One of the lesser known qualities in great point guards is rebounding. I know what you’re thinking, “you don’t need your point guard trying to get rebounds, that’s what big men are for.”

Now that may be true to an extent, but it is important to know that any trait that can aid a player is needed. While the overwhelming majority of point guards do not really excel at rebounding, there are several who have used it to their advantage. Guys like Magic, Kidd, and even Westbrook come to mind. Jason Kidd is the all time leader in rebounding among point guards with 8725 rebounds. Magic was a 6’9 point guard who would use his height to out-rebound almost everyone on the court. And while Westbrook has not always been the rebounding phenom he has been in recent years, his strength and athleticism has helped him so much that this upcoming season he may become the first player since Oscar Robertson to average a triple-double. Again, while rebounding may not be a necessary skill for success, future point guards who can effectively rebound will have a leg up on their competition.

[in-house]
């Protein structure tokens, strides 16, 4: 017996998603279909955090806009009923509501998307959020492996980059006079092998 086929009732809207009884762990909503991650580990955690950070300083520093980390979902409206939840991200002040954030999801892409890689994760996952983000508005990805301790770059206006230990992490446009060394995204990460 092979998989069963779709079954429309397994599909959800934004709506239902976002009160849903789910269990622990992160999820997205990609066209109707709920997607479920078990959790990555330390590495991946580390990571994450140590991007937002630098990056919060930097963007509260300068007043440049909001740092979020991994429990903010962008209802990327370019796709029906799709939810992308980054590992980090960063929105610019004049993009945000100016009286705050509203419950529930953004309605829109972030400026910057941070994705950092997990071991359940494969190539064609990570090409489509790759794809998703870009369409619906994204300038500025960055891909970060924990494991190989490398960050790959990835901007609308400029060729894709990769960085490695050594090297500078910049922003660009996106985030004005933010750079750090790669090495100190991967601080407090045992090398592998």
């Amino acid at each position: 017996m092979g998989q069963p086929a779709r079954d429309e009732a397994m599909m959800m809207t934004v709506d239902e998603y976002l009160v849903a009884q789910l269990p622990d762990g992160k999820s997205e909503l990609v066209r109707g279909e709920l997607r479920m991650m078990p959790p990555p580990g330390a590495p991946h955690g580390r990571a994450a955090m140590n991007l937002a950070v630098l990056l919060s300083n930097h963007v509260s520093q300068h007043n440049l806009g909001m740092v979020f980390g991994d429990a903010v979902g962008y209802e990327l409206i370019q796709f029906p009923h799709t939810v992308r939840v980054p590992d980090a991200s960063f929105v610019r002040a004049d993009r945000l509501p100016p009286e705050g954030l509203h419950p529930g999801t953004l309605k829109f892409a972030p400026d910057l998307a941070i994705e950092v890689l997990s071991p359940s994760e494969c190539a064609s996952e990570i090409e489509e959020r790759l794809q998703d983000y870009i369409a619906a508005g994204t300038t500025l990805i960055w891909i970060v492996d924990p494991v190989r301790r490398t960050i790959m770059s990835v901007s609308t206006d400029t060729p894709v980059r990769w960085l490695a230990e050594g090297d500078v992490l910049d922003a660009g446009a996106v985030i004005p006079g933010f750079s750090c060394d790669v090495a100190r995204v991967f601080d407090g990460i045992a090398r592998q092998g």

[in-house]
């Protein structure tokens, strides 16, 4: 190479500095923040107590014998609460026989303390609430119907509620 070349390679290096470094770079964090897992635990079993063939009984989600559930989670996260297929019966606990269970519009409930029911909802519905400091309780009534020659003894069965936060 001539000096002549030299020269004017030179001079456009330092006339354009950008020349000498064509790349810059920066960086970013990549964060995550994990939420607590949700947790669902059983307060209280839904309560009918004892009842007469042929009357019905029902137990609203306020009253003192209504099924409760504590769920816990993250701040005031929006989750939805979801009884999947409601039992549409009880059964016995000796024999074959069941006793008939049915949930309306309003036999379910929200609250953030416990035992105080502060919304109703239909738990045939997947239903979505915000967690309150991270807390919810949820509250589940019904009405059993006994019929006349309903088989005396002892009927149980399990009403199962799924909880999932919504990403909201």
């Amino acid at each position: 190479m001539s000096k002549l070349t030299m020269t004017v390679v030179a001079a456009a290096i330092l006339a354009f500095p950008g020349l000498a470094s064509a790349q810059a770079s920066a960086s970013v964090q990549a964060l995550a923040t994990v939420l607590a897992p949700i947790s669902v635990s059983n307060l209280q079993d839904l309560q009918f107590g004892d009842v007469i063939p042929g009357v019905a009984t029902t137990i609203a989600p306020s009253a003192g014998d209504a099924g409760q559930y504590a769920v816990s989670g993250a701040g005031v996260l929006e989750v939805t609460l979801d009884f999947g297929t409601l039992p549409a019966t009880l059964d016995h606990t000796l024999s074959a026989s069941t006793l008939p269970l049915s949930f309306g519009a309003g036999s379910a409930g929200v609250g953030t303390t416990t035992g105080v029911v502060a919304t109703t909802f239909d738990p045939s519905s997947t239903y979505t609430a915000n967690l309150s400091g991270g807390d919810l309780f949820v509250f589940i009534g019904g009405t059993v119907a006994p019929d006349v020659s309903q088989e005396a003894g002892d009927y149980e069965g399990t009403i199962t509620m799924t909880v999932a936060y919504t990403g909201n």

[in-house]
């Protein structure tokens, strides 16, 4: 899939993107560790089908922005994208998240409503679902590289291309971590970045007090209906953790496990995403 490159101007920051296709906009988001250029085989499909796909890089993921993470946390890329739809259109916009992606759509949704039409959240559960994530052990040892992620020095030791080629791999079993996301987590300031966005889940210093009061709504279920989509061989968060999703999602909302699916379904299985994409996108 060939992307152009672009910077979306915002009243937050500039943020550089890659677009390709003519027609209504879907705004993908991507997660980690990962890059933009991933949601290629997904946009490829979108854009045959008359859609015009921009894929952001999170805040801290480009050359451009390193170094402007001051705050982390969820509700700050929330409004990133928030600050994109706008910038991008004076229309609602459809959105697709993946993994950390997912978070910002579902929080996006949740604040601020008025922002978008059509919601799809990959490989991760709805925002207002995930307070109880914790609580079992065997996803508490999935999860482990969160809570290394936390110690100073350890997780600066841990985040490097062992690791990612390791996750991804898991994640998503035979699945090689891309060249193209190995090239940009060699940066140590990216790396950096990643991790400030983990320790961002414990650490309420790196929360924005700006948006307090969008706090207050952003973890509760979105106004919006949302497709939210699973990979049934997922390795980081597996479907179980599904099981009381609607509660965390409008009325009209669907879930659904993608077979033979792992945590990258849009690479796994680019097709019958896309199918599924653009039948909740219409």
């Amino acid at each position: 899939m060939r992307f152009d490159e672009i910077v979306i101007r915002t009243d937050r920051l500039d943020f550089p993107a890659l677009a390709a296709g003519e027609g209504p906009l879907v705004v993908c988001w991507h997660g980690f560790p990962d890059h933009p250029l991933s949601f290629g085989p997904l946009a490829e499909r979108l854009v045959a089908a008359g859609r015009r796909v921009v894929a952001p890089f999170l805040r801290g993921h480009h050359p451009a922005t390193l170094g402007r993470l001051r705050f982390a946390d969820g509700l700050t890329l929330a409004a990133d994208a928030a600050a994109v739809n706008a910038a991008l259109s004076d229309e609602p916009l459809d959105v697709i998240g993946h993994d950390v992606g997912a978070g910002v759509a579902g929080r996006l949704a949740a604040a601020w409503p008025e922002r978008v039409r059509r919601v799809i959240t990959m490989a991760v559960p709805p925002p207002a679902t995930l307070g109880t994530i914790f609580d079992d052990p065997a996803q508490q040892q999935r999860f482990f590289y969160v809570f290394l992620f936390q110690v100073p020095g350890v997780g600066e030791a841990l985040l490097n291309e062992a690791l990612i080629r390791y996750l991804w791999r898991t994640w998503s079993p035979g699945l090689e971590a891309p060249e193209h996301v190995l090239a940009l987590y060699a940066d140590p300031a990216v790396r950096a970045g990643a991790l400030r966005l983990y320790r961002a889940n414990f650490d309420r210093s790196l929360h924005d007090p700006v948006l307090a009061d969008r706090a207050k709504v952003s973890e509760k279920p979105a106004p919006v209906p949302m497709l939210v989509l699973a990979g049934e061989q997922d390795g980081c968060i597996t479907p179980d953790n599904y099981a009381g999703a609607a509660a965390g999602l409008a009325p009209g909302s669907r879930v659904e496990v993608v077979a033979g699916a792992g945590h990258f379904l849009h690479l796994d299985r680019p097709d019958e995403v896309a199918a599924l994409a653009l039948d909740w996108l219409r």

Defense has always been a very underappreciated quality among great point guards. Many past point guards such as Magic and Isiah Thomas were known to be great defenders, primarily because of their length, solid basketball IQ, and instincts. Those qualities can very much be seen in some players in recent years and today, such as Kidd and Paul. There are also other defenders that rely on not just instincts, but quickness and strength (ex. the tough and smothering defense of Russell Westbrook. While the two styles of defenses are rather different, they both rely on high defensive IQ and instincts to succeed. In essence, it does not necessarily matter if a future great point guard is more power or finesse as long as he can effectively defend.